Super Puma helicopter tests ‘progressing’

A number of Super Puma helicopters have been involved in accidents. Picture: RNLI
A number of Super Puma helicopters have been involved in accidents. Picture: RNLI
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INVESTIGATORS may finally be closing in on the cause of a “potentially catastrophic” mechanical failure in the gearbox of a Super Puma helicopter which was forced to ditch in the North Sea six months ago.

Eurocopter, the French manufacturer of the Super Puma EC225, which was involved in two separate ditchings last year, has been carrying out tests on the faulty gearbox since the helicopter, operated by CHC Helicopters, ditched into the North Sea off Shetland on 22 October.

A crack in the main gear shaft was discovered after the chopper carried out a controlled ditching following indications of a failure of the main gearbox lubrication system and emergency lubrication system.

Eurocopter revealed in November that the warning of a lubrication system failure on the CHC-operated Super Puma was a false alarm - identical to the scenario in the ditching in May involving a Bond-operated Super Puma.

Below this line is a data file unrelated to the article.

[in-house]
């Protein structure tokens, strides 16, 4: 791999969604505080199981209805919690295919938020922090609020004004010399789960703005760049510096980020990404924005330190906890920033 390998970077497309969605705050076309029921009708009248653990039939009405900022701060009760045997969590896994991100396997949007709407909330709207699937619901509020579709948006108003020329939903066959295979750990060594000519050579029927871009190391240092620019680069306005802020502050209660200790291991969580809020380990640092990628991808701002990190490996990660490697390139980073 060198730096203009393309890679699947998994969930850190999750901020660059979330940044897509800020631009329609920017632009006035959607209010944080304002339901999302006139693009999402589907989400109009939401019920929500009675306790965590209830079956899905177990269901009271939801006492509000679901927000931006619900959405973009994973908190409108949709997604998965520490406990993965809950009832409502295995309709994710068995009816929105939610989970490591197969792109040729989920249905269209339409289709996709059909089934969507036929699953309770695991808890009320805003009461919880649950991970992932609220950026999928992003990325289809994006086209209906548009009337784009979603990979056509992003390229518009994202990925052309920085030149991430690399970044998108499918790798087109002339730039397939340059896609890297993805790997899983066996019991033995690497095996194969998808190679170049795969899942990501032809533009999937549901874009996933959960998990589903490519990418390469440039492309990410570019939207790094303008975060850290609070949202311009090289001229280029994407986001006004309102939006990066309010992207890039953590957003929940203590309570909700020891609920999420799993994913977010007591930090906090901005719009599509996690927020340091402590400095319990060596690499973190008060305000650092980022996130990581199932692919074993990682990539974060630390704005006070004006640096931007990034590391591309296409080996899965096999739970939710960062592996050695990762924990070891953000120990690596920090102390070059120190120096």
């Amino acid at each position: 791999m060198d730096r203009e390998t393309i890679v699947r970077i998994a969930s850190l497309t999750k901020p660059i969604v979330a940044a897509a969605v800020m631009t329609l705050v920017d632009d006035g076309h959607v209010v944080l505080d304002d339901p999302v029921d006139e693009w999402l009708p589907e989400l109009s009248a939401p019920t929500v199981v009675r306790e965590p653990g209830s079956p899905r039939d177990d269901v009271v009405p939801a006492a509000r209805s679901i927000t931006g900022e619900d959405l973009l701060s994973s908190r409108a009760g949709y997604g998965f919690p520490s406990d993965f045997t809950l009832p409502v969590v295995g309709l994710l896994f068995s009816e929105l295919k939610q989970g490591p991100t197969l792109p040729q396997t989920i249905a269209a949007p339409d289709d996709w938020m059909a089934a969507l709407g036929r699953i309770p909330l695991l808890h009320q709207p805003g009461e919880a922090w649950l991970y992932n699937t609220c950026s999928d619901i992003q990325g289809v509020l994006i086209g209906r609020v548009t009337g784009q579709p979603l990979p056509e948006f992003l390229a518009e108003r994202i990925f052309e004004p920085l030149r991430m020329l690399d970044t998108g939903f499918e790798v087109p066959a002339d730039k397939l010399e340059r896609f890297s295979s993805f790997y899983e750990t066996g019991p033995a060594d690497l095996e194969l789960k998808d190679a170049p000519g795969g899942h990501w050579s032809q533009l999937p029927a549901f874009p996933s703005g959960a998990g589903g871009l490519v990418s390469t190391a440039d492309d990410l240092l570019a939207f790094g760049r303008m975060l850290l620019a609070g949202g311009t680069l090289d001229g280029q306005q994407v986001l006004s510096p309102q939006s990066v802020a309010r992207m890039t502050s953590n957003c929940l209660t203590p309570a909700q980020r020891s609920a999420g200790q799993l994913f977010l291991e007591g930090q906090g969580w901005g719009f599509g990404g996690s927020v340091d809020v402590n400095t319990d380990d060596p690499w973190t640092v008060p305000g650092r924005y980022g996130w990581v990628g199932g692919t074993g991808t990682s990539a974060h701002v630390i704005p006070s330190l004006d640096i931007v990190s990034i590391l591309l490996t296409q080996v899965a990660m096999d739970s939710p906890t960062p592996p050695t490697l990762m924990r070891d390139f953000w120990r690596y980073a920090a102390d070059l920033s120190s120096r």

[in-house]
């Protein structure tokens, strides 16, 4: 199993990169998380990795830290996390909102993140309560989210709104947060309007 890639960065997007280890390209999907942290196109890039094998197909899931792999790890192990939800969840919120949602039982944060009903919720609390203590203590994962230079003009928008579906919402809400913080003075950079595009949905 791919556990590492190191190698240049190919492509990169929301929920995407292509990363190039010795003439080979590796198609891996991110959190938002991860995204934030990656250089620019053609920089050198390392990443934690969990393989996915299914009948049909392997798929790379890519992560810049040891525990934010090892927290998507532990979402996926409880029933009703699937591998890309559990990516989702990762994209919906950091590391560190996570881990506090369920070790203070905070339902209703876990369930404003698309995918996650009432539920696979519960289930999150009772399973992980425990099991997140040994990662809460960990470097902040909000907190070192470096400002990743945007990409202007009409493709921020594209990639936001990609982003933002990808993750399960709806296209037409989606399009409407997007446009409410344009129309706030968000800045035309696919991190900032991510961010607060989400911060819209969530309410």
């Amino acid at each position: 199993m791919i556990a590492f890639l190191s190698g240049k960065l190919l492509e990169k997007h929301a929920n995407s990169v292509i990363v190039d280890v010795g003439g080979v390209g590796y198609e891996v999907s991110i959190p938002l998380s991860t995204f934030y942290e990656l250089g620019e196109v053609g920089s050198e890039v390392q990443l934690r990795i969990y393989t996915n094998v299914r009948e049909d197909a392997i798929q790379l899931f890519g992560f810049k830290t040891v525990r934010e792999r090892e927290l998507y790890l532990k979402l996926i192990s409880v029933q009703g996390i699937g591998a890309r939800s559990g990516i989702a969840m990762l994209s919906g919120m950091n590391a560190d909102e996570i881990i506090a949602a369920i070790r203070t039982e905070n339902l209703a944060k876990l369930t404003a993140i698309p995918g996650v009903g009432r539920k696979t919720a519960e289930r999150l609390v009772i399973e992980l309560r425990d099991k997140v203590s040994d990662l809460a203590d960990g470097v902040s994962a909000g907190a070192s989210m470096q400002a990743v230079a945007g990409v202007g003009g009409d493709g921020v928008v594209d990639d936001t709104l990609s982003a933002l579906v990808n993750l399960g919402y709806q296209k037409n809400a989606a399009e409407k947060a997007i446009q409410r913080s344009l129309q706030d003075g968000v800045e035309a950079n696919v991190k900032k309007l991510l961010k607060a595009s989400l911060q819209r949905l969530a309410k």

In a new statement, issued today, a spokesman for the helicopter manufacturer announced: “The third round of tests at Eurocopter – which focused on the bevel gear shaft – is complete. The investigation timetable is proceeding according to plan, with each step bringing us closer to the probable causes and solutions.”

He continued: “The investigation results are currently being analyzed and will be reported by Eurocopter in accordance with the confidentiality rules of the official investigation which is led by the UK Air Accident Investigation Branch. Additionally, independent experts from Georgia Technology Research Institute will validate the methodology and conclusions of key elements of the investigation. The institute has great depth of experience in crack propagation and metallurgical investigations.”

The spokesman continued: “The test campaign performed on the EC225 main gearbox emergency lubrication system (EMLUB) confirmed that the system was operating correctly throughout both the 2012 events. The tests have identified the root cause of the in-flight false alarms. The false alarms were a result of wrong electrical signalling and the different tests have also shown that the pressure sensor settings of the air and glycol system must be modified.

“Corrective solutions for the EMLUB system have been developed and the final fix will be implemented with the support of Eurocopter by the end of March 2013.”

He added: “Eurocopter will continue to regularly communicate with customers and operators and industry representatives concerning the EC225 main gearbox shaft failures, whilst respecting the confidentiality of the official accident investigation”

All 16 EC225s operating in the North Sea - one-fifth of the entire fleet - have been grounded since last October when the CHC-operated Super Puma EC225 was forced to ditch off Shetland. Another Super Puma ditched 30 miles off the coast of Aberdeen in May last year.